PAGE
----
7. Volcanic hot springs can be too hot to handle.

Hot water spring in Savusavu in Vanua Levu Island, Fiji. Image credit: ChameleonsEye/

Volcanic hot springs occur in active volcanic zones when heat generated below the Earth’s surface-geothermal heat-comes in contact with rock and water. Volcanic hot springs differ from other hot springs. They can sometimes produce superheated water that is so hot, you would hurt yourself or even die if you were submerged in it.

6. Volcanic landscapes can have constant explosions of water called geysers.

A crowd admiring an eruption of Stokkur geyser on Iceland. Image credit: Jakub Barzycki/

Another characteristic of volcanic areas are geysers. These occur when groundwater fills up in underground cavities that are heated by magma. Sometimes this water suddenly becomes steam and expands rapidly. When this happens, a column of hot water and steam suddenly bursts from a natural vent in the ground, rising up into the air like a small explosion. A geyser can look like a large water fountain  but it is hot, and somewhat unpredictable. 

5. Volcanic areas can emit dangerous gases through something called fumaroles.

Fumaroles in the Kamchatka Peninsula. Image credit: Elena Rykova/

It is not just lava, ash, hot water and steam that volcanic landscapes project. 

Dangerous gases can result when hot magma runs through underground water. When hot magma meets water, it can create steam that carries volcanic gases like hydrogen sulfide (H2S) to the surface through vents and fissures. This release is called a fumarole. Fumaroles tend to occur near the end of volcanic activity, as the magma underground cools down, and can emit suffocating levels of carbon dioxide and acidic sulfide. 

4. Rock can dissolve into mud.

Mudpots in the geothermal area Hverir, Iceland. Image credit: Roxana Bashyrova/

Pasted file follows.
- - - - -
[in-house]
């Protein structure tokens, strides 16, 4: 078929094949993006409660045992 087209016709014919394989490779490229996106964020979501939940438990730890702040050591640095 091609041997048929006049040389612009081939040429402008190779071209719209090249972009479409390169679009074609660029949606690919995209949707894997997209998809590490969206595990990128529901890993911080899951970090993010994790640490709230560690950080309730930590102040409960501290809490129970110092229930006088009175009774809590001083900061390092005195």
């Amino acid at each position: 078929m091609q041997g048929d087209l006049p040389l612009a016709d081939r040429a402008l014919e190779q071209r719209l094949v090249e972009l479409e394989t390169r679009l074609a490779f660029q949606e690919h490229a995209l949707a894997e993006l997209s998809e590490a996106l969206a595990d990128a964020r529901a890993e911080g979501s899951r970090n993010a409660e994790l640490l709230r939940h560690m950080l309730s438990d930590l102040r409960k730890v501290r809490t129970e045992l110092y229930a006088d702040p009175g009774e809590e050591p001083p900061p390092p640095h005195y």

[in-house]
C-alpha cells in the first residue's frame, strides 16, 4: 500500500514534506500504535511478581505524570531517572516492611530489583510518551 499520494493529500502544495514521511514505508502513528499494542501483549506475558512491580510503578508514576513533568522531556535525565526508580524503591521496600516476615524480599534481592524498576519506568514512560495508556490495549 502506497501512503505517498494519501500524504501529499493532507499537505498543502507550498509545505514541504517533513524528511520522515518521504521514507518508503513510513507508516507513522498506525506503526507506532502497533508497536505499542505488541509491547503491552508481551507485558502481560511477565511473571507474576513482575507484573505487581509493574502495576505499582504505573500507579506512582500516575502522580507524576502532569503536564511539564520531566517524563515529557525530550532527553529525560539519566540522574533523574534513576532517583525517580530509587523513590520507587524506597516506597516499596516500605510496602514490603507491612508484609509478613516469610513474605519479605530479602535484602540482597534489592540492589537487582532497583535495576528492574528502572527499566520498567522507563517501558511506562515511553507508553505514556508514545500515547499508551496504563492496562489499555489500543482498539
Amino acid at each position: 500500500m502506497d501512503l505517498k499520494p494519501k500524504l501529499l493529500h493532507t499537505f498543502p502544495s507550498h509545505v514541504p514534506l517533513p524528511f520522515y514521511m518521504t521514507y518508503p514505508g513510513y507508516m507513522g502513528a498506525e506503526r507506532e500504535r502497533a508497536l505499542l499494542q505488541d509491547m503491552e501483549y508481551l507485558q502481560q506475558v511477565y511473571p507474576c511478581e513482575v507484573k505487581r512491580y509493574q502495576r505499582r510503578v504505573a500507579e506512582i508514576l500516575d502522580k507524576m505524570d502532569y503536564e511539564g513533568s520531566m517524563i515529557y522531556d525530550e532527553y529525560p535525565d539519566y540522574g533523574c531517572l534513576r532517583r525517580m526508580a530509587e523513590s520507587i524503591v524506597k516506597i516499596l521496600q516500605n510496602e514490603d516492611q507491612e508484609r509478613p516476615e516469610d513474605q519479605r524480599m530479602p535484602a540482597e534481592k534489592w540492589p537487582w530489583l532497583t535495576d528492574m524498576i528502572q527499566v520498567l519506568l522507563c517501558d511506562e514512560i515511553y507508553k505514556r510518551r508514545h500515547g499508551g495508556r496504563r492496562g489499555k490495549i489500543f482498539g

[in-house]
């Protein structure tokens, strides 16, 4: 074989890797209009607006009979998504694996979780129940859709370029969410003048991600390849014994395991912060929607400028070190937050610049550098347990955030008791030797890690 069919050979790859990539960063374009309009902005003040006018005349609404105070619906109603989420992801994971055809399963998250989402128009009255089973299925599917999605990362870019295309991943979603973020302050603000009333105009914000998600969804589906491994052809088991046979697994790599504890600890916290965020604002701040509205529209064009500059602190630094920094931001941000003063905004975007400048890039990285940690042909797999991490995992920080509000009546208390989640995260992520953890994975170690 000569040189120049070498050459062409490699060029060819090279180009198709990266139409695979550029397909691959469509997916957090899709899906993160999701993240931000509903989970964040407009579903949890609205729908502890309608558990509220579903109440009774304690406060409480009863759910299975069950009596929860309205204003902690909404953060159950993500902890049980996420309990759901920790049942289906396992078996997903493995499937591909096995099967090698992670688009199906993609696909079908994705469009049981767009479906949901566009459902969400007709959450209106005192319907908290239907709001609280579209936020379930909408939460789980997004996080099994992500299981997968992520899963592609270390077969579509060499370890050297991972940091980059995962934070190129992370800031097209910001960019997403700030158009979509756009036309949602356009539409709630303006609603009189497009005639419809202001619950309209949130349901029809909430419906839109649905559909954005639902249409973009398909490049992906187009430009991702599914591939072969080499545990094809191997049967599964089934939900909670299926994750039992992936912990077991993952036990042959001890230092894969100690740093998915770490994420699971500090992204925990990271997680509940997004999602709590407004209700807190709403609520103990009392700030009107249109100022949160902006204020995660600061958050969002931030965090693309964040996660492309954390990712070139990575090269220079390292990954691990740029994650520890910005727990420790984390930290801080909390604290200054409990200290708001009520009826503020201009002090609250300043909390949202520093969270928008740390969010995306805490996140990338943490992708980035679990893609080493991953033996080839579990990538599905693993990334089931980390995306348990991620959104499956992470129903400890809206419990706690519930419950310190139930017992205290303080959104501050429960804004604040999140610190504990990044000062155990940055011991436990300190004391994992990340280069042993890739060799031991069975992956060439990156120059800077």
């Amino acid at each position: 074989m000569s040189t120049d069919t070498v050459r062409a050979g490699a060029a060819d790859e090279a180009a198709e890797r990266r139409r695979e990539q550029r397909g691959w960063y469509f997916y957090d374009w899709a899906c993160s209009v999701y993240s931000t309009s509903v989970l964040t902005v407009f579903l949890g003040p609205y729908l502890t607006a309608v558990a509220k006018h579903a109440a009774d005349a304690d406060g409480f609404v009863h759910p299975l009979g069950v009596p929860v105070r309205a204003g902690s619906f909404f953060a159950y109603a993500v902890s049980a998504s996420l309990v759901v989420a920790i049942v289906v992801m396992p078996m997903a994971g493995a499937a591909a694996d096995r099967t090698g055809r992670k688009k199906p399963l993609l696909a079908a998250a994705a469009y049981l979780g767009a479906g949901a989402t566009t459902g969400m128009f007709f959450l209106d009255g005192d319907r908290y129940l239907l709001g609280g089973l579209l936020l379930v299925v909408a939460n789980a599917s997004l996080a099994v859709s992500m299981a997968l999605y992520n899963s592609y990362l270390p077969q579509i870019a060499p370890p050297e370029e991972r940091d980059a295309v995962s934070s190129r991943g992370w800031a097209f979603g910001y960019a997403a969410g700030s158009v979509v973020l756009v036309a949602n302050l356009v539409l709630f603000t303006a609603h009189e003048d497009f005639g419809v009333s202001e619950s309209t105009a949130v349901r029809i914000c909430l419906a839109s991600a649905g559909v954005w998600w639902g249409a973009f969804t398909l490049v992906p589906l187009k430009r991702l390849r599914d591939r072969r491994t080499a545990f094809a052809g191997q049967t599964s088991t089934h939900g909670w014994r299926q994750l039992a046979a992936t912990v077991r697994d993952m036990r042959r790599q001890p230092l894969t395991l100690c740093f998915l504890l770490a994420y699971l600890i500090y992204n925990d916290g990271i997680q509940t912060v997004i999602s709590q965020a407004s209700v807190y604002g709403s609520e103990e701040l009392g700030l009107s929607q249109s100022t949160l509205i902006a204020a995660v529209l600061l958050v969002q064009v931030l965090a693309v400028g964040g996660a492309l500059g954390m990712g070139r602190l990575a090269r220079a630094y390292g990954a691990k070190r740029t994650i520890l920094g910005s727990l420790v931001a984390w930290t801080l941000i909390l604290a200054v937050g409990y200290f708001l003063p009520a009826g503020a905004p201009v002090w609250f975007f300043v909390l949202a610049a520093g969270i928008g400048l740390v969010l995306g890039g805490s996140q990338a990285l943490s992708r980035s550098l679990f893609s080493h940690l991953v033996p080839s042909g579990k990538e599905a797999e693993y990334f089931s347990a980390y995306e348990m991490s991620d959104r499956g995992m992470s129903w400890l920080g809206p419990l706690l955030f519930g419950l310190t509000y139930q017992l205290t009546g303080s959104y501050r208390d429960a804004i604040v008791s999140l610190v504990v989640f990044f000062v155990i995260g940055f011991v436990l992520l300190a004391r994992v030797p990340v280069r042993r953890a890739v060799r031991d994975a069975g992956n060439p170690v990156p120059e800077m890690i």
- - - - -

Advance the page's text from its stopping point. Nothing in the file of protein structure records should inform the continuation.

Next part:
It is no wonder that ancient peoples thought the gods were behind volcanic activity. Mudpots occur in volcanic areas where geothermal water mixes with mud and clay. When this happens, acid and bacteria in the volcanic water can actually be harsh enough to dissolve nearby rock, resulting in thick puddles of bubbling mud.

3. When a volcano erupts, the ash and gas can cool the area.

Volcanic cloud shutting off sunlight. Image credit: Melkor3D/

We tend to equate volcanoes with heat, but they can also make things colder. When a volcano spews a lot of ash into the atmosphere, it can block out the sun, causing the environment to cool down. Most of these particles fall to the ground via rain in the days following the eruption, but some stay in the air and travel around the world. These tiny particles can stay aloft for months, cooling down large areas on Earth before they finally rain down.

2. The land surrounding a volcano can be very fertile.

A view of the terraced rice fields on the rich fertile volcano soil hills of Bali, Indonesia. Image credit: CHEN WS/

Volcanoes can be both destructive and constructive. After an eruption ceases and the magma cools to rock, the ash and lava can sometimes break down. When this happens, the soil becomes extremely fertile, packed with rich mineral deposits. Some experts say that people have kept on living near active volcanoes throughout history in part because the land surrounding them can be so good for growing crops, as in parts of Italy, Mexico, and elsewhere. 

1. The heat of a volcano can be used to generate electricity.

Geothermal power plant located at Reykjanes peninsula in Iceland. Image credit: Johann Ragnarsson/

The geothermal energy created underground by volcanic activity can be harnessed. According to, some geothermal steam wells can produce 25 megawatts of thermal power through their hot water and steam.  This can be used to drive turbine generators and produce electricity. In places like Iceland, geothermal reservoirs are routinely tapped as an energy source. In this way, volcanic landscapes are the gift that keep on giving!